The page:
Risks to the project include:

    • Insufficient funding. WLT will commit to supporting as many rangers as possible with the funds raised.

    • Problems relating to fire-arms. No WLT funded rangers are armed. Even though some hunters or loggers carry fire-arms themselves, they are less likely to use them knowing this.

    WLT's strong relationship with its network of partners will help alleviate other problems they may encounter and provide expertise and support.


    WLT already reports to donors through personal letters, printed newsletters, and through its website and electronic Bulletins. For donors of large amounts WLT can develop a reporting programme designed to suit their requirements.

  • Budget

    Budget - Project Cost: £140,000

    Loading graph....
      Amount Heading Description
      £20,000 Central America (Guatemala & Mexico): Funding 2 rangers and equipment
      £85,000 South America (Argentina, Brazil, Ecuador, Paraguay & Venezuela): Funding 11 rangers and equipment
      £10,000 Central Asia (Armenia): Funding 4 rangers & equipment
      £15,000 South East Asia (Malaysian Borneo & Philippines): Funding 2 rangers & equipment
      £10,000 East Africa (Zambia): Funding 1 ranger & equipment

    Current Funding / Pledges

    Source Amount
    Existing donor £20,000 Guaranteed
  • Background


    Keepers of the Wild will fund the active protection of critical forest reserves in: Argentina, Armenia, Brazil, Ecuador, Guatemala, India, Malaysian Borneo, Mexico, Paraguay, Philippines, Venezuela and Zambia. It is hoped that if additional funds are raised, WLT will fund wardens in Colombia, one of the more recent projects that has been initiated for creating nature reserves.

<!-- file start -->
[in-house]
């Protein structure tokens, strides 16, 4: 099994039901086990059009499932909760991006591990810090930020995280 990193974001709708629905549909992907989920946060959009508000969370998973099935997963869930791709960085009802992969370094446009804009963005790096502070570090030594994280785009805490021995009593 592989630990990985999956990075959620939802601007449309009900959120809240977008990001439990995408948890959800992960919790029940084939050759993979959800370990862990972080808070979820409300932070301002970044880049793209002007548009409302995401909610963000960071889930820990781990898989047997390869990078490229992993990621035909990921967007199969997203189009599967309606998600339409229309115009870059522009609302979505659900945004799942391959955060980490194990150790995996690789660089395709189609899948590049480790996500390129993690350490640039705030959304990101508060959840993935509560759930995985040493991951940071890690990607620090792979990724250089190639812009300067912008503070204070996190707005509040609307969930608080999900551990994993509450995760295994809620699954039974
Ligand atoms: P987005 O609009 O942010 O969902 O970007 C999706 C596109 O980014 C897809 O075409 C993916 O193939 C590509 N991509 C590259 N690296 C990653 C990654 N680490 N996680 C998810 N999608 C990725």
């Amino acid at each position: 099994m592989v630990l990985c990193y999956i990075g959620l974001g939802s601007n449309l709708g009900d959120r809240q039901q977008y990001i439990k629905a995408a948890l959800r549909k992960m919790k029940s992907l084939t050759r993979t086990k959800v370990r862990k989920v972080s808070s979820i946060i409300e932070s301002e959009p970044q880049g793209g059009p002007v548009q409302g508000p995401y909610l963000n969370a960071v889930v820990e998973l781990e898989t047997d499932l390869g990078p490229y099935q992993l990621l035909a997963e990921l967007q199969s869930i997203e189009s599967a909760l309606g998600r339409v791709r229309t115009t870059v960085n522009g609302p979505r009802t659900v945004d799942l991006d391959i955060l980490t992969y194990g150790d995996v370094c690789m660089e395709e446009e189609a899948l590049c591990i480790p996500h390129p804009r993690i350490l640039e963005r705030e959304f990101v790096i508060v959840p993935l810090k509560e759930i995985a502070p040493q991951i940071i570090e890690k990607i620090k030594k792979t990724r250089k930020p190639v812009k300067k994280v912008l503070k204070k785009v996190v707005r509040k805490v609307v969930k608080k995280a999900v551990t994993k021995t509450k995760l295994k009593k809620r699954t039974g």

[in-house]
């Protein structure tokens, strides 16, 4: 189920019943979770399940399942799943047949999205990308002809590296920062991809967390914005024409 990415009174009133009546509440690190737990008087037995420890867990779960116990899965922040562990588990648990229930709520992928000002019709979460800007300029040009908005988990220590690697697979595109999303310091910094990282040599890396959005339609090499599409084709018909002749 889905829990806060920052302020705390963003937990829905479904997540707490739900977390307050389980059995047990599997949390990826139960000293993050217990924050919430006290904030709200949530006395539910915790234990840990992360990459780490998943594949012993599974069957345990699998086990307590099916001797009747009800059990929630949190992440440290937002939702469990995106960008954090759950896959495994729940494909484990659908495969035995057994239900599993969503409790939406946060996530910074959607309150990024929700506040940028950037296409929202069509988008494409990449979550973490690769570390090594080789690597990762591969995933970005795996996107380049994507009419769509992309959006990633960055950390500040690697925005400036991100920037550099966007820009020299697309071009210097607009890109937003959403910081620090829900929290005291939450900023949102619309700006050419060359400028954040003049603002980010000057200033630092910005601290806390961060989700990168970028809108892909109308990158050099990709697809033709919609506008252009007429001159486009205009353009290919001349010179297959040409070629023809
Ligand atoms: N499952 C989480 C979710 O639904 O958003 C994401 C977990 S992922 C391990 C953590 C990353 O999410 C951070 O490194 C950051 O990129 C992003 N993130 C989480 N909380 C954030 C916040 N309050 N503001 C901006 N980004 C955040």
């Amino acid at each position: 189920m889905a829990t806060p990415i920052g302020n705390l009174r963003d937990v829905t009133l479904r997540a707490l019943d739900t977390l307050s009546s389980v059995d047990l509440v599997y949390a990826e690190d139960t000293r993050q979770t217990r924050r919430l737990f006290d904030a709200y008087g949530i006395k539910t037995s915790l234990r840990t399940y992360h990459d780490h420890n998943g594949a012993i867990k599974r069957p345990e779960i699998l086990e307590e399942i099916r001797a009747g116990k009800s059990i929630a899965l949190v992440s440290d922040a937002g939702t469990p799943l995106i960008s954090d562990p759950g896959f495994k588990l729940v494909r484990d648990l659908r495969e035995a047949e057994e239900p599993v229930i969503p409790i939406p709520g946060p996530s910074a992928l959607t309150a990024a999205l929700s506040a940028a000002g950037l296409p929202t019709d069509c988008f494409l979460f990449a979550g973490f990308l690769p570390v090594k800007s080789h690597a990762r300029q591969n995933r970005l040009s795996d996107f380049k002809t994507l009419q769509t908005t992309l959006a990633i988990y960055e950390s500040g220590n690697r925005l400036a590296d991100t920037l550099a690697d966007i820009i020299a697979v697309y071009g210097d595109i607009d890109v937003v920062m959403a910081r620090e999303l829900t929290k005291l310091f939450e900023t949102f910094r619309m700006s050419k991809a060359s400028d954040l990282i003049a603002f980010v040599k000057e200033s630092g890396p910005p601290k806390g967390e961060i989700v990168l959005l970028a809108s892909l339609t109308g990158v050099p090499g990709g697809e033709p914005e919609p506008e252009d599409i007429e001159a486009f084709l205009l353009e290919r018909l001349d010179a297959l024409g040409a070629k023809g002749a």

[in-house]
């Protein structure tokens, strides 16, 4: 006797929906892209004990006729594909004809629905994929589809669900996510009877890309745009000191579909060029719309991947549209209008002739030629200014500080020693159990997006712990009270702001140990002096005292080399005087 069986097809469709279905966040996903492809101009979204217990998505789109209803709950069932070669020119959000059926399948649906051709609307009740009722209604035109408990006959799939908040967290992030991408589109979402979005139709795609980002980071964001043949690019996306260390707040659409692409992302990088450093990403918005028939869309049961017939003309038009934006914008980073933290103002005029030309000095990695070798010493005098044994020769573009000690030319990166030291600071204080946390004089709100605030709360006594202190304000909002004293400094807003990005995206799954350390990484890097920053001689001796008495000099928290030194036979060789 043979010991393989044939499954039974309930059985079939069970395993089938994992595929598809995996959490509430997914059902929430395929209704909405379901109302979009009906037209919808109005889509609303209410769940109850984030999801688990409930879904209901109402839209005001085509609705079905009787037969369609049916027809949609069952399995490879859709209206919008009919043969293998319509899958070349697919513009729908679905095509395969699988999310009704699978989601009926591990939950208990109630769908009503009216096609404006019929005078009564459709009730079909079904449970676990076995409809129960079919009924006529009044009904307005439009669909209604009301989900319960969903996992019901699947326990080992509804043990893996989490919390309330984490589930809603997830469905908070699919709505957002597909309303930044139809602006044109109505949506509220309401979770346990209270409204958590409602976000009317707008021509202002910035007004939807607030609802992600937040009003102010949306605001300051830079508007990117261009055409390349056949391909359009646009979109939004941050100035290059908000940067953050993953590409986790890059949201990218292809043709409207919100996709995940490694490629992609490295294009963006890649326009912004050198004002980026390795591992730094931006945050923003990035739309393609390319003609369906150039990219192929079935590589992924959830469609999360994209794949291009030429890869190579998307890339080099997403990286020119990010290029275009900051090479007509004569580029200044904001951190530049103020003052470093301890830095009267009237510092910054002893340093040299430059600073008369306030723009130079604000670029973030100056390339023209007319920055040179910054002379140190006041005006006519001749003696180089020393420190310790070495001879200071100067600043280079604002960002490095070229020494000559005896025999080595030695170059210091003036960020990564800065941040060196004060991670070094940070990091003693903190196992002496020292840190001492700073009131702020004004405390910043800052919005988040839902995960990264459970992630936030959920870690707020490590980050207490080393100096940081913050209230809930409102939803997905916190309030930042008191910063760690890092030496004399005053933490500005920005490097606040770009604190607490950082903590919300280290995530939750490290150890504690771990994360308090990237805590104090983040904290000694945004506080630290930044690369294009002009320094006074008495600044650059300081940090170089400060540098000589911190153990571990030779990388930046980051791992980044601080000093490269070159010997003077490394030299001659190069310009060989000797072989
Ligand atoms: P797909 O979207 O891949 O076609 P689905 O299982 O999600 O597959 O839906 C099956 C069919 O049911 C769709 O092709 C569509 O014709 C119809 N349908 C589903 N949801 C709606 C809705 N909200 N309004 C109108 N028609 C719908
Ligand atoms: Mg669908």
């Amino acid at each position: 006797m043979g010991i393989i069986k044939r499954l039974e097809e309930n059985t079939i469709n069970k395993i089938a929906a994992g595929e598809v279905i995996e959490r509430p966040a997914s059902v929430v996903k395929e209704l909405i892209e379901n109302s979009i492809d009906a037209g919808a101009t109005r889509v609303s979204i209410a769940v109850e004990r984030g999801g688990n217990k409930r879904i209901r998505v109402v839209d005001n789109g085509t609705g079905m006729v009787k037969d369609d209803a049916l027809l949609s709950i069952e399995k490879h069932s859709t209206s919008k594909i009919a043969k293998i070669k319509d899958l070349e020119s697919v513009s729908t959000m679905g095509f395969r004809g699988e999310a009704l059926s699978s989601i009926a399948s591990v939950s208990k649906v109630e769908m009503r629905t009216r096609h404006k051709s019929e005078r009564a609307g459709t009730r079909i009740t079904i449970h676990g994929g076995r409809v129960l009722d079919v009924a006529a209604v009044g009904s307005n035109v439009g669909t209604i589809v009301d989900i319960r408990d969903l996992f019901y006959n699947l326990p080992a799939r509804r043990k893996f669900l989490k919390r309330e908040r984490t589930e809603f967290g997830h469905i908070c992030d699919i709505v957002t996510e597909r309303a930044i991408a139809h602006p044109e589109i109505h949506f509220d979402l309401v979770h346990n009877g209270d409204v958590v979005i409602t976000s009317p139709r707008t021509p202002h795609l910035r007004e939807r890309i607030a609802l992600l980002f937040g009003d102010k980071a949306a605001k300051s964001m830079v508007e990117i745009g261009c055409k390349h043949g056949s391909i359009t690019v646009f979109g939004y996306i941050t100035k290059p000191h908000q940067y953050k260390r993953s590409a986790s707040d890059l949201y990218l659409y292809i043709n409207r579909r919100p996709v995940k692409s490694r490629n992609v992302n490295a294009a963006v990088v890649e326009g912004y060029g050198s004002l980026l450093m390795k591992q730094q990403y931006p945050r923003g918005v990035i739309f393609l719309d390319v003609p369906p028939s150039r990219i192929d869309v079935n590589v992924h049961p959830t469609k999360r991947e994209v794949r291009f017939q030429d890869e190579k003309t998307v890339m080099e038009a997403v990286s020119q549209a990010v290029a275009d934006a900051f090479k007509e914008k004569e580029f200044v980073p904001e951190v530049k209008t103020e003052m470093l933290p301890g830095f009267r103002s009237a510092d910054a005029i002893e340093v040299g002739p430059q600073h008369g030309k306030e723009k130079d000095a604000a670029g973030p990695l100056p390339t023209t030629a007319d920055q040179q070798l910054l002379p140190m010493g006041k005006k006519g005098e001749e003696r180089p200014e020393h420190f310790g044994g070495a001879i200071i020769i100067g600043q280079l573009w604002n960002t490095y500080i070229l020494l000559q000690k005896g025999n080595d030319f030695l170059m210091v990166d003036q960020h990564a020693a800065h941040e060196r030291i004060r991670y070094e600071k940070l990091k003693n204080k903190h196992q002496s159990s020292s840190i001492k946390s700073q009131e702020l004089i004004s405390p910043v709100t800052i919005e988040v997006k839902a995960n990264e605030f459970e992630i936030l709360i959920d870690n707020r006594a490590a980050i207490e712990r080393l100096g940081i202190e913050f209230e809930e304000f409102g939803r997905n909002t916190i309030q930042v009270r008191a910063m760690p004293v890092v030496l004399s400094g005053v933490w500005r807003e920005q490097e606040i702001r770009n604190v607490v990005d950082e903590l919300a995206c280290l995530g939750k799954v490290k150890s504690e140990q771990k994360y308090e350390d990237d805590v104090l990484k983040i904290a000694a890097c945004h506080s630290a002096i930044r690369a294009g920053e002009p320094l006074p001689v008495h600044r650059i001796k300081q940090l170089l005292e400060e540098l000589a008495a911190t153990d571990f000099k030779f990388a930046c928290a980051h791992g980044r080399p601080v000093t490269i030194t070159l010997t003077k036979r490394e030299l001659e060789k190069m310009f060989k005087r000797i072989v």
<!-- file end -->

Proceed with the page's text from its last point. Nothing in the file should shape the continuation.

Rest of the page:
The main beneficiary of this project will be the wildlife and habitats protected, achieved through Overseas partners. Local communities also benefit from employment opportunities and sustainable development activities, such as environmentally sensitive tourism. Local communities also benefit indirectly from ecological services provided by a healthy ecosystem, such as clean drinking water.

  • Why Us?

    Why Us?

    The World Land Trust has unique experience of working with a wide network of conservation NGOs worldwide, helping establish and fund land purchase and protection since 1989. Through the assistance of WLT, these NGOS have been able to purchase and protect nearly 500,000 acres of threatened habitat as well as undertaking habitat restoration activities. WLT creates long-term links with its partner organisations and co-ordinates regular discussion and knowledge exchange between them.

    Read more about the Charity running this project.


    John A Burton

    The World Land Trust CEO, John Burton has more than 30 years' experience in international conservation and works closely with our partner CEOs.

    Partner NGOs Worldwide

    The CEOs and conservation teams of our partners are essential to on the ground protection of these critical reserve areas.

    IUCN National Committee For The Netherlands

    IUCN Netherlands works closely with WLT to form an international Conservation Alliance, helping WLT's overseas partners share advice and information.

    Rangers On The Ground Eg: Antonio Teixeira Nunes, Brazil

    " My job is very important because I am directly contributing to the protection of the forest.”

Ranger Badul Elahan talks about his work

The money that is given to the World Land Trust, in my estimation, has more effect on the wild world than almost anything I can think of.

Sir David Attenborough, WLT Patron